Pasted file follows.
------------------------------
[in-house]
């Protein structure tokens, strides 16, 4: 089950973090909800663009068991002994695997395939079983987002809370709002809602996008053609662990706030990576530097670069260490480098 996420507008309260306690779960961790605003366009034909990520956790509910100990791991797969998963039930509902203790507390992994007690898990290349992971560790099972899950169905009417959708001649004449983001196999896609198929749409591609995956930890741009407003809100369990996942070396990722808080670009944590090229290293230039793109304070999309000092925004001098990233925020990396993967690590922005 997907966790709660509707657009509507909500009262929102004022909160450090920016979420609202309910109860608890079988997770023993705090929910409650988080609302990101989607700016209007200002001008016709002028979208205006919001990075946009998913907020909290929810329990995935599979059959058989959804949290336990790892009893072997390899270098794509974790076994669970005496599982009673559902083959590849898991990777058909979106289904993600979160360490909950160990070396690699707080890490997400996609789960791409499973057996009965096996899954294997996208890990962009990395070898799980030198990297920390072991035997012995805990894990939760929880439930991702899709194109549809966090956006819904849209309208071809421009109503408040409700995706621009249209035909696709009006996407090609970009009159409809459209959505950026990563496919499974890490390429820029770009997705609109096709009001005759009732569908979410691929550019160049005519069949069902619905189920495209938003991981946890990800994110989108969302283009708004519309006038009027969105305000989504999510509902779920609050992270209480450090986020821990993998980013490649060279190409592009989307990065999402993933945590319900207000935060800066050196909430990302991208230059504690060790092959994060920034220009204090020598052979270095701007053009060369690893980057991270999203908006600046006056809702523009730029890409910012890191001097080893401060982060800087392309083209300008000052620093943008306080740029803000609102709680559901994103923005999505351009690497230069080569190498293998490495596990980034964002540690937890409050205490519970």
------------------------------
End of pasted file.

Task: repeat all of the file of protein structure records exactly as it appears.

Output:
[in-house]
């Protein structure tokens, strides 16, 4: 089950973090909800663009068991002994695997395939079983987002809370709002809602996008053609662990706030990576530097670069260490480098 996420507008309260306690779960961790605003366009034909990520956790509910100990791991797969998963039930509902203790507390992994007690898990290349992971560790099972899950169905009417959708001649004449983001196999896609198929749409591609995956930890741009407003809100369990996942070396990722808080670009944590090229290293230039793109304070999309000092925004001098990233925020990396993967690590922005 997907966790709660509707657009509507909500009262929102004022909160450090920016979420609202309910109860608890079988997770023993705090929910409650988080609302990101989607700016209007200002001008016709002028979208205006919001990075946009998913907020909290929810329990995935599979059959058989959804949290336990790892009893072997390899270098794509974790076994669970005496599982009673559902083959590849898991990777058909979106289904993600979160360490909950160990070396690699707080890490997400996609789960791409499973057996009965096996899954294997996208890990962009990395070898799980030198990297920390072991035997012995805990894990939760929880439930991702899709194109549809966090956006819904849209309208071809421009109503408040409700995706621009249209035909696709009006996407090609970009009159409809459209959505950026990563496919499974890490390429820029770009997705609109096709009001005759009732569908979410691929550019160049005519069949069902619905189920495209938003991981946890990800994110989108969302283009708004519309006038009027969105305000989504999510509902779920609050992270209480450090986020821990993998980013490649060279190409592009989307990065999402993933945590319900207000935060800066050196909430990302991208230059504690060790092959994060920034220009204090020598052979270095701007053009060369690893980057991270999203908006600046006056809702523009730029890409910012890191001097080893401060982060800087392309083209300008000052620093943008306080740029803000609102709680559901994103923005999505351009690497230069080569190498293998490495596990980034964002540690937890409050205490519970």